It’s highly unlikely a trip to London today would involve a near-escape from a rampaging bull or a bolting horse, but if you’d visited Smithfield Club Cattle Show in the early 1840s you would have certainly encountered animals on the capital’s streets – in fact, hundreds of them.
The city was once alive with animal sights, sounds and smells: neighing horses, trumpeting elephants and chattering starlings, alongside chained dancing bears and stray cats galore. For many of them it was hell on earth, but today it is easy to forget how all these animals helped to shape the very nature of London.
Most numerous of all animals was livestock, either coming into London for sale or being reared and kept in backyards, cellars and urban cow-sheds.
Before the advent of railways, livestock arrived on the hoof to provide a steady supply of meat, hides and viscera for the growing population, and all roads led to Smithfield Market (and Leadenhall Market for poultry and game).
Smithfield, once in the suburbs, was by 1840 in the shadow of St Paul’s Cathedral and was neighboured by St Bartholomew’s Hospital. London was the only city in Europe (and probably the world) that had a livestock market and thousands of slaughterhouses, triperies, bone-boiling houses and gut-scraperies at its centre – in a time before hygiene regulations. Can you image the filth and stench of living so close to animals?
In the market’s last year of trading, in 1853, more than 277,000 cattle and 1.6 million sheep passed through the six-acre site and to reach Smithfield these animals were driven through the streets. The newspapers regularly reported pedestrians gored and trampled by cattle, and glazed shop-fronts being routinely smashed.
As a farmer in the early 1840s, sending animals to London was not hard work (your salesman employed drovers to walk them on the often ludicrously long journey), but the financial costs could be great. The sellers and drovers (and their Smithfield brethren) took a cut and animals had to be fattened on pasture outside London before sale because of weight lost during the journey. After their trip through Smithfield, animals would be unrecognizable as those which left the farm gate. They would be terrified, exhausted, mad with thirst and cowed by the violence of the drovers, who had to negotiate a way through the packed streets and cramped market.
No attempt was made to shield Londoners’ eyes from animal death in the slaughterhouses, and the methods used were said to be “objectionable and repulsive”. Despite centuries of complaints against slaughtering in the streets, the last London slaughterhouse wasn’t removed until 1927.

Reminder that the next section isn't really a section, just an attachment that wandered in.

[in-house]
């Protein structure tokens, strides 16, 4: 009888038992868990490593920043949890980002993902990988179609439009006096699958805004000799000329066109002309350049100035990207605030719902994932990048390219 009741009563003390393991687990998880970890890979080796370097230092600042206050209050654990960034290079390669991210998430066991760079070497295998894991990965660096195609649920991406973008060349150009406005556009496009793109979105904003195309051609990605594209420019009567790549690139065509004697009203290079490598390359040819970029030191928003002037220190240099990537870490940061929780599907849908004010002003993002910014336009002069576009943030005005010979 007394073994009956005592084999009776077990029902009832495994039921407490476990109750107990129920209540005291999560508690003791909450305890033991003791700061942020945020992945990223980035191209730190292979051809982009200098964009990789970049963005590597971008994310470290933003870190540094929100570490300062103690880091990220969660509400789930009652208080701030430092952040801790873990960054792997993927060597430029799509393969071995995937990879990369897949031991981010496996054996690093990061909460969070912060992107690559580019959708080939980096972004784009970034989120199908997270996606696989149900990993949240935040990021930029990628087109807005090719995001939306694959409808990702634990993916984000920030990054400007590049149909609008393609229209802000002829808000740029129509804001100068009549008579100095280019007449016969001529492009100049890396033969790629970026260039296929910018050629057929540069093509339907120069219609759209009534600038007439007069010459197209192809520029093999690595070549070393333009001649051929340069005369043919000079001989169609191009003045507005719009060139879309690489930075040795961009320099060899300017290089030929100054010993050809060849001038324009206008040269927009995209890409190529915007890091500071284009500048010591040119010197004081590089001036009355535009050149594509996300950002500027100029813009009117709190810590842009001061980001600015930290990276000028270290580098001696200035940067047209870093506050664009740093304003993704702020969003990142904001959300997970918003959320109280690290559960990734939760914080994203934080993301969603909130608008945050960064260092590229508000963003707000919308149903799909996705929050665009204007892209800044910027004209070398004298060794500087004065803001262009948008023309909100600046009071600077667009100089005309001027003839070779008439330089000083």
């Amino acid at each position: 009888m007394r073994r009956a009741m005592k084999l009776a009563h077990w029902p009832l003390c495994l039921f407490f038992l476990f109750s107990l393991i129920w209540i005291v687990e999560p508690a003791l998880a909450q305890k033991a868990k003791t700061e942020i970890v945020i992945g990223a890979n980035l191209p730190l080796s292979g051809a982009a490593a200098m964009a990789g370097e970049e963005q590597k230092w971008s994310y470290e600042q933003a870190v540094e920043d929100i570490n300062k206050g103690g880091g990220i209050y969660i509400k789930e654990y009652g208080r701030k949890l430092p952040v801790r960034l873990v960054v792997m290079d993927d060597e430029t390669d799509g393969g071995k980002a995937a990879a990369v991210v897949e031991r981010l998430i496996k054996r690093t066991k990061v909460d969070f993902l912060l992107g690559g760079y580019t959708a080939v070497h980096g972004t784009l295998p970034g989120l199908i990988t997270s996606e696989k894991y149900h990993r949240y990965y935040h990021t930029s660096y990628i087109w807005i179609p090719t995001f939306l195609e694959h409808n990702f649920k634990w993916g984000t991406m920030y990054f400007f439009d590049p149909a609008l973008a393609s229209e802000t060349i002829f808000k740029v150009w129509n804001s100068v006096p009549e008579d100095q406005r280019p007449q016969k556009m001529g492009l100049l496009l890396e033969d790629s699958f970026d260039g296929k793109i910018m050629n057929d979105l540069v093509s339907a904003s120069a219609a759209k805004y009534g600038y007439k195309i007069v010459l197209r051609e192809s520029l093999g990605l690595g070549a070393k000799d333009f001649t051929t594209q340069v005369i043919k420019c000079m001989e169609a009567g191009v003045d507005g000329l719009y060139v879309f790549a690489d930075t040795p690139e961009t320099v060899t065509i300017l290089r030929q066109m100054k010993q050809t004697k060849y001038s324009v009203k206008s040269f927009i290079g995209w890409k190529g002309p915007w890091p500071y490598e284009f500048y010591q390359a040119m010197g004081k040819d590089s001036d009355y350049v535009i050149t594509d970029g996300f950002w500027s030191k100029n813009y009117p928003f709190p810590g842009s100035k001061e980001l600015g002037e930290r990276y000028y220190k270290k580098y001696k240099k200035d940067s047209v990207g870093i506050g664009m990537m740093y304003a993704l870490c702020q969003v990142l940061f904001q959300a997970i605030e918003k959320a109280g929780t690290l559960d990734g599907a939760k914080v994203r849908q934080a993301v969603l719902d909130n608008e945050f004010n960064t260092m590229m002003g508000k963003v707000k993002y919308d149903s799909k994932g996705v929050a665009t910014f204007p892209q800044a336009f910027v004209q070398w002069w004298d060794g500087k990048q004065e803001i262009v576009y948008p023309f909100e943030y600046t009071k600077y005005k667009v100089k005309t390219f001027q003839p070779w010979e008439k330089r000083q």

It surprised me, initially, to think that Londoners lived in such close proximity to livestock, but breeding and rearing animals was a way for those living in the poorer areas of London to survive. It was routine to find hens and rabbits in coops and hutches made of soap boxes; and sheep-folds, cattle-stalls and pigsties above and below ground, in and out of dwellings and on the streets.
Pigs were either kept on a commercial scale in the backyards of distillers or starchmakers, where they lived on the factories’ by-products, or in places such as the Potteries in Nottingdale (now Notting Hill). The mainly Irish inhabitants lived side-by-side with their companion pig, which was referred to as the “jintleman who pays the rint”. In 1849, when cholera swept through the area, the health inspectors found 3,000 pigs being looked after by 1,000 people, living in 250 hovels over eight acres. And dominating the Potteries was a lake of stagnant water called “the Ocean” which was, “a receptacle for dead animals and filth of all descriptions, and into which the adjacent piggeries and privies have been drained for the last 20 years”.
While the pigs probably revelled in their London homes, urban cows (and milch asses) had a more torrid time. In 1850 there were 20,000 dairy cows in the capital, housed in cowsheds across London, and that year a pamphlet called Observations on London Milk &c. uncovered the real nature of the milk sold on the streets. The cows were fed on brewers’ grains and distillers’ wash which stimulated milk production, but ravaged their bodies (ulcerated gums, stiffened joints and bloated stomachs) and the milk was so thin and bluish looking that it had to be adulterated to give it a richer colour and texture… molasses, water, whiting and sheep brains would be added. Pleuro-pneumonia, foot-and-mouth and cattle plague were also rife in London, because of the numbers of foreign cattle arriving at the London dockyards.
I would suspect that Londoners and livestock alike breathed a huge sigh of collected relief when the railways brought in all the meat and milk that was demanded, essentially wiping out a livestock industry that had shaped London for centuries.
Today there are occasionally sheep driven across London Bridge by City Freemen, but Smithfield Show has left its spiritual home and there are only a few reminders of London’s livestock history, such as the medieval street names that survive, Milk Street and Poultry.
With Beastly London, I wanted to leave a tribute to those London animals that time has forgotten… and to in some way apologise for their treatment. I hope I succeeded.